The food and nectar of the gods

Grilled Halloumi Cheese with Pomegranate Arils and Syrup

By Josee Brisson

In Greek myth, Hades, god of the underworld, abducts Persephone, the daughter of Demeter, goddess of the harvest, and Zeus, chairman of the board of gods. Demeter begs Zeus to compel Hades to release Persephone. Zeus complies, on the condition that she eats nothing in the underworld. But Hades tricks poor, starving Persephone into eating six pomegranate arils (seed coverings). And so she must remain in Hades for six months of the year, during which time all green things on earth cease to grow.

Pomegranates are among the most ancient of cultivated fruits. In Syria, Egypt, and India, they represent fertility and abundance. In the Koran, pomegranates grow in the gardens of paradise.

Originally from Cyprus, halloumi cheese is popular in the Levant, Greece, Turkey, and now in North America. Made from goat’s or ewe’s milk, it is mild, firm, and salty, and is used especially in cooked dishes.

The sweet, juicy tartness of pomegranate arils, like little jewels popping in your mouth, perfectly contrasts the saltiness and density of the halloumi in this dish fit for Greek gods and goddesses.


photo: Grilled Halloumi Cheese with Pomegranaphoto by Josee Brisson: Grilled Halloumi Cheese with Pomegranate Arils and Syrupte Arils and Syrup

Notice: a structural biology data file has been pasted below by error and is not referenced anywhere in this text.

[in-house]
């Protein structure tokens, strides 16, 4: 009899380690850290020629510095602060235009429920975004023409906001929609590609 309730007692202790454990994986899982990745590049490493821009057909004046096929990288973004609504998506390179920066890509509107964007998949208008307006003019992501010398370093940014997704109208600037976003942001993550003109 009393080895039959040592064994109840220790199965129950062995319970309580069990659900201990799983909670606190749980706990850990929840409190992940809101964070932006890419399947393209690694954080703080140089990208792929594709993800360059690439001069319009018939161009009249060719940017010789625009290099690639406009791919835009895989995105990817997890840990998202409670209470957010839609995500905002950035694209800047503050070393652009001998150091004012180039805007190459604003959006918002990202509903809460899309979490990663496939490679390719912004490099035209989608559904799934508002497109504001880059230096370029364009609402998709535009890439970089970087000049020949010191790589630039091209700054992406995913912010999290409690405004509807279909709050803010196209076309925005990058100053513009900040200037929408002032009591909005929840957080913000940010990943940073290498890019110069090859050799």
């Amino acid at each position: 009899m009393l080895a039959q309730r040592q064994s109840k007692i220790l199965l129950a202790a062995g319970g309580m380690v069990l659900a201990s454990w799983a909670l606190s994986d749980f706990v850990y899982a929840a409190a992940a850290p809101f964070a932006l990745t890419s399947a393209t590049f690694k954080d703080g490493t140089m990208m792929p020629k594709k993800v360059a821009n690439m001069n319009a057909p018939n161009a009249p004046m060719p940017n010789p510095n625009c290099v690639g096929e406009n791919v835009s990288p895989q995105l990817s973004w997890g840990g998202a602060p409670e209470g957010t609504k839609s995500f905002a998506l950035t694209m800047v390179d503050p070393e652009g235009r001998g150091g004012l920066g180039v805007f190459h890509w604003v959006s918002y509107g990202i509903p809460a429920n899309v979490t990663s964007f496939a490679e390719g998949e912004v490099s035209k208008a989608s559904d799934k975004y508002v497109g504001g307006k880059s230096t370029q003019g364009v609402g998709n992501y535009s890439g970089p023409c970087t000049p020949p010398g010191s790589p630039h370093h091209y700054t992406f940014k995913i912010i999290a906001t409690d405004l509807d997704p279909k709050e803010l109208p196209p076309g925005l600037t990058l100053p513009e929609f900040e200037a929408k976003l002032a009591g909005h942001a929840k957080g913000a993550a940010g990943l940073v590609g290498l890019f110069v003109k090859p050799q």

Serves 2 people

250 g of halloumi cheese (also called halloum and hellim)
2 teaspoons of extra virgin olive oil
2 handfuls of pomegranate arils (seeds)
8 large mint leaves, chop just before serving as the leaves will darken
Pomegranate syrup
Freshly cracked pepper

Cut the halloumi cheese into equal cubes. Heat oil in a large non-stick pan and carefully drop in the cubes of halloumi, taking care not to splash the oil. Cook each cube until golden brown on all sides. Remove the cubes and drain them on paper towels.

Arrange the warm cubes of halloumi on two of your prettiest plates. Drizzle with pomegranate syrup and season with cracked pepper. Sprinkle the chopped mint and pomegranate arils, and serve immediately.


Pomegranate Cocktail, the nectar of the gods and goddesses

photo: The nectar of the gods and goddessesServes 1 person

2 oz. of pomegranate juice
1 1/2 oz. of vodka
1 1/2 oz. of Aperol
4 large mint leaves
Juice of 1 lemon wedge
Sparkling water or soda water
Small mint leaves for garnish

In a cocktail shaker, add mint leaves and lemon juice, and muddle with a spoon to release the mint’s essential oils. Add 4-5 ice cubes, pomegranate juice, vodka and Aperol. Shake until the shaker is too cold to handle.

Pour through a fine-mesh sieve into a large wine glass filled with ice cubes. Top with sparkling water or soda water, and garnish with mint leaves.

Photographed by Josee Brisson

photo de Josee Brisson

Josee Brisson is passionate about food and an avid student of archaeology, mythology, history, literature, and the arts. She trained as a professional cook at École Hôtelière des Laurentides, in Sainte-Adèle, Québec. Among other food projects, she collaborated on two cookbooks with world-renowned food and wine expert François Chartier, and started a Chef at Home service. Josee is also a translator, researcher and social media community manager. Her first cookbook, L’Apéro: Appetizers & Cocktails, was #1 Best Seller in Appetizer Cooking at Amazon. Here’s a link to Josee’s book.

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